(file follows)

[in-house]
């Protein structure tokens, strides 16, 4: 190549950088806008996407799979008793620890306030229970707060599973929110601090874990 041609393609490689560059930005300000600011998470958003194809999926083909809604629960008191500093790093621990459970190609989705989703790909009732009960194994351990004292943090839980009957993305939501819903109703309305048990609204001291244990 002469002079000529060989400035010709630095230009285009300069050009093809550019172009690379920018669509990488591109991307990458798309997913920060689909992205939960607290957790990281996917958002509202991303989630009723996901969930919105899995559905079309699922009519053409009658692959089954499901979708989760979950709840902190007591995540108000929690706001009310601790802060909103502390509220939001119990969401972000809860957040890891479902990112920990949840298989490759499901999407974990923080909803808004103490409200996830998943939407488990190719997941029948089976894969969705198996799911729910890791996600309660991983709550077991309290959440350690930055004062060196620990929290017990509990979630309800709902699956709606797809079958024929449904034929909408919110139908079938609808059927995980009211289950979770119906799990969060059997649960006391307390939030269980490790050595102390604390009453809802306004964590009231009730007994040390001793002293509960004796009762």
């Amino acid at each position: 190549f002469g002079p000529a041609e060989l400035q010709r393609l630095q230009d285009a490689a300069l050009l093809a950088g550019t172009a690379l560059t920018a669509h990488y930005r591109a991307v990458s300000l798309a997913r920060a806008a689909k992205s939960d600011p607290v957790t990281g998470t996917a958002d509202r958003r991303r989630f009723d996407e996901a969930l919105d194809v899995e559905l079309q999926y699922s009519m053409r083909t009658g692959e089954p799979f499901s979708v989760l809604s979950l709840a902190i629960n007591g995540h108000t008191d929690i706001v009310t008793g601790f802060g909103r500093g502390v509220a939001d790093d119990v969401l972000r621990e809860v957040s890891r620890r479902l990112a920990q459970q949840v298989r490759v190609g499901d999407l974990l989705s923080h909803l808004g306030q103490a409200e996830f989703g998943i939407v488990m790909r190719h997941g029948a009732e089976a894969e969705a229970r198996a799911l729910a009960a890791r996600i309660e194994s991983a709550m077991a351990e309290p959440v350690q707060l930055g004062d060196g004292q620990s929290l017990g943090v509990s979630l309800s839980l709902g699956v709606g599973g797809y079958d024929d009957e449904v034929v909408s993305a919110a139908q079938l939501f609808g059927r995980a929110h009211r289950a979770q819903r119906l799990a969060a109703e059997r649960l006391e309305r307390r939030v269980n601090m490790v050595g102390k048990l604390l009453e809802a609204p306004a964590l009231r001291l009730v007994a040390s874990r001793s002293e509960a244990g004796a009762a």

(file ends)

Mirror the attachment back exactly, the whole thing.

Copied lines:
[in-house]
């Protein structure tokens, strides 16, 4: 190549950088806008996407799979008793620890306030229970707060599973929110601090874990 041609393609490689560059930005300000600011998470958003194809999926083909809604629960008191500093790093621990459970190609989705989703790909009732009960194994351990004292943090839980009957993305939501819903109703309305048990609204001291244990 002469002079000529060989400035010709630095230009285009300069050009093809550019172009690379920018669509990488591109991307990458798309997913920060689909992205939960607290957790990281996917958002509202991303989630009723996901969930919105899995559905079309699922009519053409009658692959089954499901979708989760979950709840902190007591995540108000929690706001009310601790802060909103502390509220939001119990969401972000809860957040890891479902990112920990949840298989490759499901999407974990923080909803808004103490409200996830998943939407488990190719997941029948089976894969969705198996799911729910890791996600309660991983709550077991309290959440350690930055004062060196620990929290017990509990979630309800709902699956709606797809079958024929449904034929909408919110139908079938609808059927995980009211289950979770119906799990969060059997649960006391307390939030269980490790050595102390604390009453809802306004964590009231009730007994040390001793002293509960004796009762």
């Amino acid at each position: 190549f002469g002079p000529a041609e060989l400035q010709r393609l630095q230009d285009a490689a300069l050009l093809a950088g550019t172009a690379l560059t920018a669509h990488y930005r591109a991307v990458s300000l798309a997913r920060a806008a689909k992205s939960d600011p607290v957790t990281g998470t996917a958002d509202r958003r991303r989630f009723d996407e996901a969930l919105d194809v899995e559905l079309q999926y699922s009519m053409r083909t009658g692959e089954p799979f499901s979708v989760l809604s979950l709840a902190i629960n007591g995540h108000t008191d929690i706001v009310t008793g601790f802060g909103r500093g502390v509220a939001d790093d119990v969401l972000r621990e809860v957040s890891r620890r479902l990112a920990q459970q949840v298989r490759v190609g499901d999407l974990l989705s923080h909803l808004g306030q103490a409200e996830f989703g998943i939407v488990m790909r190719h997941g029948a009732e089976a894969e969705a229970r198996a799911l729910a009960a890791r996600i309660e194994s991983a709550m077991a351990e309290p959440v350690q707060l930055g004062d060196g004292q620990s929290l017990g943090v509990s979630l309800s839980l709902g699956v709606g599973g797809y079958d024929d009957e449904v034929v909408s993305a919110a139908q079938l939501f609808g059927r995980a929110h009211r289950a979770q819903r119906l799990a969060a109703e059997r649960l006391e309305r307390r939030v269980n601090m490790v050595g102390k048990l604390l009453e809802a609204p306004a964590l009231r001291l009730v007994a040390s874990r001793s002293e509960a244990g004796a009762a």